Genres: Children, Fantasy, Satire
Main themes: Society, Power
Rating: 5 stars
“Lorina had to write about “A Special Place”, and the Castle had come into her mind the moment Mr Blair had set the subject.”
This adventurous and humorous tale begins with the young and inquisitive Lorina who’s making her way to the Castle on top of the hill. But what started out as an exciting trip soon turns into a quest to try and save the green people, the ‘Outsiders’ who are dying from starvation and air pollution. Lorina must go in the Castle and seek help from the ‘Insiders’ who are actually all animals. There are mechangaroos, undertigers, haredressers and even osteopythons but the ones in charge are the likes of The Piggident, Mr Hogg and The Piggy Banker… Being pigs, it’s not hard to imagine what a battle Lorina will have with them!
Lorina is a likeable protagonist. She’s a no nonsense girl with a heart of gold and is nothing but determined to help the green people. But being a child, and someone who’s foreign to the way things work in the Castle, it seems like the only way Lorina can make a difference is by pleading a case to the ones who are in charge. But sometimes getting anywhere can feel impossible when the ones who have the power to make a change, chose to remain concerned with no one but themselves.
Mr Hogg’s day involves shovelling down endless masses food. When Lorina asks if she can take some of the food to the starving green people, his answer was that he couldn’t spare it. The Sow said it broke her heart that the smoke from the furnaces were making the green people sick, and being someone who loved nature, she didn’t agree with the air pollution it caused. But to put a stop to the furnaces would mean to give up all the things that made life comfortable, such as electricity or furniture, and so the furnaces had to stay. The Piggy Banker was genuinely baffled by Lorina when she asked why he wouldn’t help the green people. He said whether they starved or not was their concern, not his. His concern was money, the “cashiest, coiniest, notiest concern in the world.”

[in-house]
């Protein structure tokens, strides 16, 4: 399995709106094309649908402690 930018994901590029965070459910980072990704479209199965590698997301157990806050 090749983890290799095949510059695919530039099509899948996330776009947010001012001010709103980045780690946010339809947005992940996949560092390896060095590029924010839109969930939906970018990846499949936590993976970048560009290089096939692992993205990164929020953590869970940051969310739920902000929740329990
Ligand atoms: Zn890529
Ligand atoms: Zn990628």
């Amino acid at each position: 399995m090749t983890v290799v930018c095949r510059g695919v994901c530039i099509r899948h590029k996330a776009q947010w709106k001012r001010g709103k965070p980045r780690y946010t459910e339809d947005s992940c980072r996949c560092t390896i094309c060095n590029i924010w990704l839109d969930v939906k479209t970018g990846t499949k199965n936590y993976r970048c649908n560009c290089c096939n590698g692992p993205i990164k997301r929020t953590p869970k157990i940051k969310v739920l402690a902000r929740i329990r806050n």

It’s disheartening to see the young heroine face this kind of rejection because she represents the good in our world and what it’s like to uphold unwavering values that have not yet been compromised or replaced by money, greed, or desire. But at the same time I like that it gives us all a bit of a reality check, and reminds us of the importance of goodwill, and how greed really can make pigs out of us.
That makes the story sound pretty serious but honestly it’s so lighthearted! It’s just that as an adult I’ve really come to appreciate and understand for myself what the author was trying to tell us. It really is an entertaining book and over the years I’ve read this novel more times than I can count but it always brings me the same kind of enjoyment. With it’s witty and clever narrative, The Castle of Inside Out always provides such a wonderful, and nostalgic reading experience. And like with many children’s books, it’s something that can be read at any age, and reminds us of important lessons, such as how kindness can go a long way, and that justice is a value worth fighting for. I’m so glad I received it all those years ago, and hope I’ll find it just as entertaining when I revisit again!